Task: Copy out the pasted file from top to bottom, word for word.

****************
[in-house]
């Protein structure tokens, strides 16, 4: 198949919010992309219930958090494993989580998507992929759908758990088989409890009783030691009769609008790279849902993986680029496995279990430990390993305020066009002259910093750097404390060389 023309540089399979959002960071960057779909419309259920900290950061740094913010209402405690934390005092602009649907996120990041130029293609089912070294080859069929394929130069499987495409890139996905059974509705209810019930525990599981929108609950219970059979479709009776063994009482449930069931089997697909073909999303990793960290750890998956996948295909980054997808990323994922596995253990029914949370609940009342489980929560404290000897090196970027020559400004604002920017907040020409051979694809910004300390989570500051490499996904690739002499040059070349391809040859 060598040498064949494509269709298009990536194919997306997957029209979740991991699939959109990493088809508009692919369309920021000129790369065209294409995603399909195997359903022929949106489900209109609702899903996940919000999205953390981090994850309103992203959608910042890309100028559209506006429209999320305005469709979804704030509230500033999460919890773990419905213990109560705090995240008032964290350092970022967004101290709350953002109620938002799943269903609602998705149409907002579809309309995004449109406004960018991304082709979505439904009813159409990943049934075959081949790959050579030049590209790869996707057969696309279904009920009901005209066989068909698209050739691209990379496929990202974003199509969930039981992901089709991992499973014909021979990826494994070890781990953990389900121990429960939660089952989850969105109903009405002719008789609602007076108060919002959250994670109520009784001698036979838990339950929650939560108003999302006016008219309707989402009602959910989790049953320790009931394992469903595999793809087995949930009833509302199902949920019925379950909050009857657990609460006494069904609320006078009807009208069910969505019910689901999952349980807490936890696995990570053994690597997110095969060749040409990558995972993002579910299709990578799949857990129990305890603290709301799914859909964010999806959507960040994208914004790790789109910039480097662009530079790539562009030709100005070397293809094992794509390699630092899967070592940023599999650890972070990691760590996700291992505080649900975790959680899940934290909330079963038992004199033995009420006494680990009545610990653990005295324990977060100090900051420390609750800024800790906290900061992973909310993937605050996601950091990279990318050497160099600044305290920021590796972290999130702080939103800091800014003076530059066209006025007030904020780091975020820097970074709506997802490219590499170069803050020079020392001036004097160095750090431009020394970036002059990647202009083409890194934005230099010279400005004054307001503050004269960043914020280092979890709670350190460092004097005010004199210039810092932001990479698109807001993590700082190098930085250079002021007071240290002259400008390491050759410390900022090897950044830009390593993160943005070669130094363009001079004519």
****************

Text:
[in-house]
């Protein structure tokens, strides 16, 4: 198949919010992309219930958090494993989580998507992929759908758990088989409890009783030691009769609008790279849902993986680029496995279990430990390993305020066009002259910093750097404390060389 023309540089399979959002960071960057779909419309259920900290950061740094913010209402405690934390005092602009649907996120990041130029293609089912070294080859069929394929130069499987495409890139996905059974509705209810019930525990599981929108609950219970059979479709009776063994009482449930069931089997697909073909999303990793960290750890998956996948295909980054997808990323994922596995253990029914949370609940009342489980929560404290000897090196970027020559400004604002920017907040020409051979694809910004300390989570500051490499996904690739002499040059070349391809040859 060598040498064949494509269709298009990536194919997306997957029209979740991991699939959109990493088809508009692919369309920021000129790369065209294409995603399909195997359903022929949106489900209109609702899903996940919000999205953390981090994850309103992203959608910042890309100028559209506006429209999320305005469709979804704030509230500033999460919890773990419905213990109560705090995240008032964290350092970022967004101290709350953002109620938002799943269903609602998705149409907002579809309309995004449109406004960018991304082709979505439904009813159409990943049934075959081949790959050579030049590209790869996707057969696309279904009920009901005209066989068909698209050739691209990379496929990202974003199509969930039981992901089709991992499973014909021979990826494994070890781990953990389900121990429960939660089952989850969105109903009405002719008789609602007076108060919002959250994670109520009784001698036979838990339950929650939560108003999302006016008219309707989402009602959910989790049953320790009931394992469903595999793809087995949930009833509302199902949920019925379950909050009857657990609460006494069904609320006078009807009208069910969505019910689901999952349980807490936890696995990570053994690597997110095969060749040409990558995972993002579910299709990578799949857990129990305890603290709301799914859909964010999806959507960040994208914004790790789109910039480097662009530079790539562009030709100005070397293809094992794509390699630092899967070592940023599999650890972070990691760590996700291992505080649900975790959680899940934290909330079963038992004199033995009420006494680990009545610990653990005295324990977060100090900051420390609750800024800790906290900061992973909310993937605050996601950091990279990318050497160099600044305290920021590796972290999130702080939103800091800014003076530059066209006025007030904020780091975020820097970074709506997802490219590499170069803050020079020392001036004097160095750090431009020394970036002059990647202009083409890194934005230099010279400005004054307001503050004269960043914020280092979890709670350190460092004097005010004199210039810092932001990479698109807001993590700082190098930085250079002021007071240290002259400008390491050759410390900022090897950044830009390593993160943005070669130094363009001079004519």